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The Journal of the Lincoln Heights Literary Society
Miscellanea and Ephemeron

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06/27/2004 Archived Entry: "Book review: "The Bubble of American Supremacy""

The Bubble of American Supremacy: Correcting the Misuse of American Power
George Soros
Public Affairs Books

Reviewed by Daniel Drennan

There is something gratifying in the arrival of this book from George Soros, who has made no bones about his desire to see George W. Bush out of office. Along with any number of other books that are currently targeting the Bush administration and its policies in Iraq, Soros's book tries to put into perspective the players, events, and the stage of our current foreign policy, comparing the crisis of our foreign policy to a stock market bubble, which, when its reality surpasses the ability of people to believe otherwise, causes it to burst. Coming from a market capitalist, his words carry a certain weight, and are not as easily dismissed as those from the Left. This, however, is also a weakness of the book, in the sense that if you disagree with the idea that the free market is a workable idea, then you are going to have problems with some of Soros's solutions. Likewise, in encapsulating certain topics in order to prove points, Soros leaves much out. Granted, a lot of the topics are extremely complicated, but at certain points while reading the book I felt as if there should have been a note added: "Read Paul Krugman's The Return of Depression Economics; "Read Alain Ménargues's Les secrets de la guerre du Liban ; this book by Edward Said; this book by Noam Chomsky; etc. That said, The Bubble of American Supremacy spells out Soros's basic tenets: George Bush is a danger to "open" societies and must be put out of office, and Bush is a theocrat who was waiting for an event of major proportions to put into play his Party's platform--that has its origins in Ronald Reagan and before him, Barry Goldwater--of American supremacy. Whether you agree with his market-based methods is another point; but the very fact that he has been targeted (and I mean targeted) by the Right in this country points up how much he is seen as dangerous, and therefore needs to be listened to.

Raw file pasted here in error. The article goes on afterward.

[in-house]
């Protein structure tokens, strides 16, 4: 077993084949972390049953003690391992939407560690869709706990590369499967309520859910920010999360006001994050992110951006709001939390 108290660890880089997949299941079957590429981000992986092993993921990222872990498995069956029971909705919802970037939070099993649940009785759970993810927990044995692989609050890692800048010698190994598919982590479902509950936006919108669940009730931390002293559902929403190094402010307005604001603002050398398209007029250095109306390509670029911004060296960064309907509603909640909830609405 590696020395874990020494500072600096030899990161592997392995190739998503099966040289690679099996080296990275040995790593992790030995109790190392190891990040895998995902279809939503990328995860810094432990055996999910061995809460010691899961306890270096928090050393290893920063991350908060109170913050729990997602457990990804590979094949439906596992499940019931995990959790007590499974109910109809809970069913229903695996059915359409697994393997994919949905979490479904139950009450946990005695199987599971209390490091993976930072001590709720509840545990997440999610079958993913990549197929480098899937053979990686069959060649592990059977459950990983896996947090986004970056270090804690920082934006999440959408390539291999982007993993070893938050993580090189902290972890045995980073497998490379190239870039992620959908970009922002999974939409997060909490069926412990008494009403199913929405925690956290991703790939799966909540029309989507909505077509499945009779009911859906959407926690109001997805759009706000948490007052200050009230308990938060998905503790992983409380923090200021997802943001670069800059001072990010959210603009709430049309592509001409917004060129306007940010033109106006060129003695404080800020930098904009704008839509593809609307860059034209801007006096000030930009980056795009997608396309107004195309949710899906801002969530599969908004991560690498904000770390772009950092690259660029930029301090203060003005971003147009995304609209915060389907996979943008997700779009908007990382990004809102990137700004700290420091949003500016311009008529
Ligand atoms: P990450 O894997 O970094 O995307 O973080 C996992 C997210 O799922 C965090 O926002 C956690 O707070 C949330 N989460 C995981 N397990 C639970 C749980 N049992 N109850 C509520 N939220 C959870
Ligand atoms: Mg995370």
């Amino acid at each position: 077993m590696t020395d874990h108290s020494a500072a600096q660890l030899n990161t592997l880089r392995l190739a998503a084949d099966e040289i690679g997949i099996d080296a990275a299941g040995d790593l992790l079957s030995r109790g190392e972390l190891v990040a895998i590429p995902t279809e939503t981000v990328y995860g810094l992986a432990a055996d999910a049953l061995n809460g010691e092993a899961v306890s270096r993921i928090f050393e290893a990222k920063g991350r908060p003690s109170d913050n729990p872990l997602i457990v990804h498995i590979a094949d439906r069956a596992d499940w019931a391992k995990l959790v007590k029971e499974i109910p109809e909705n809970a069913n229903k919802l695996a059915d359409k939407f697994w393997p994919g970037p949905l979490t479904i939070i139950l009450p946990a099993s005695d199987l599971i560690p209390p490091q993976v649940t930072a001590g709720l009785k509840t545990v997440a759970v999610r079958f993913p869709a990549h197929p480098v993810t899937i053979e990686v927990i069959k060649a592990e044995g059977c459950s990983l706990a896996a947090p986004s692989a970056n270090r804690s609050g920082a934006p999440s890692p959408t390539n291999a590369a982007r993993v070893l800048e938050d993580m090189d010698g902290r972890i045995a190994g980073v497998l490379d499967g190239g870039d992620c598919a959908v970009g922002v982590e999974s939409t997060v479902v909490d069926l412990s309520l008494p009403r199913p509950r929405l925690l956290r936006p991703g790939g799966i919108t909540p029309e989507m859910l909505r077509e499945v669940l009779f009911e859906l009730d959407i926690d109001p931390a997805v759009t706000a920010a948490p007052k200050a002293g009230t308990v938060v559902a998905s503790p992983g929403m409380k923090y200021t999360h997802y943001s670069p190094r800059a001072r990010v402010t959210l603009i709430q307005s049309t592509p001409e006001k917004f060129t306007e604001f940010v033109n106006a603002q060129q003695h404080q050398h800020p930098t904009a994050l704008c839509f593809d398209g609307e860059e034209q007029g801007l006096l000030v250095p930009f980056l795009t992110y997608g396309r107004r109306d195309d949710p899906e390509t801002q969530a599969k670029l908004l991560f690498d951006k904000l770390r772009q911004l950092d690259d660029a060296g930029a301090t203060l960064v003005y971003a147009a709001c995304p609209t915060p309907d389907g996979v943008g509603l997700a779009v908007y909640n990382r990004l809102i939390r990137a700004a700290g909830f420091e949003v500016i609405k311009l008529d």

Soros understands the politics of the world; first, historically, as a survivor of the Nazi occupation of Budapest as well as the Communists' arrival in his native country of Hungary, and second, in terms of globalization--economics are indeed politics today--and he is able to connect dots that go back through various other crises, political and economical, that America has dealt with. It is interesting to read his thoughts on some of these crises, as they reflect a refreshing non-American point of view that you read in the foreign press, but rarely here. For example, he states that the Republican party has come under "the domination of a curious alliance between religious fundamentalists and market fundamentalists", pointing out that the religious fundamentalists provide a "cover" for the "amorality of the market". How often does a capitalist say something like that? His use of words such as "fundamentalist", "radical", and "extremist" to describe the Republican Party mindset is refreshing if only because it points back the rhetorical gun at those who use those words against others. He describes Bush's disengagement with foreign policy that doesn't concern our economic interests. (I'd argue that that has been American policy throughout history). He discusses lucidly the history of Israel, and the power that country holds--eschatalogically speaking--over evangelical Christians in this country. He also discusses Israel in terms of "victims turning perpetrators", which is refreshing in and of its own; interestingly enough, Robert Fisk's book Pity the Nation: The Abduction of Lebanon starts out with a similar discussion. He then describes America as the same post September 11, 2001: "That comparison is rarely made at home: American lives are valued differently than the lives of foreigners, but the distinction is less obvious to people abroad."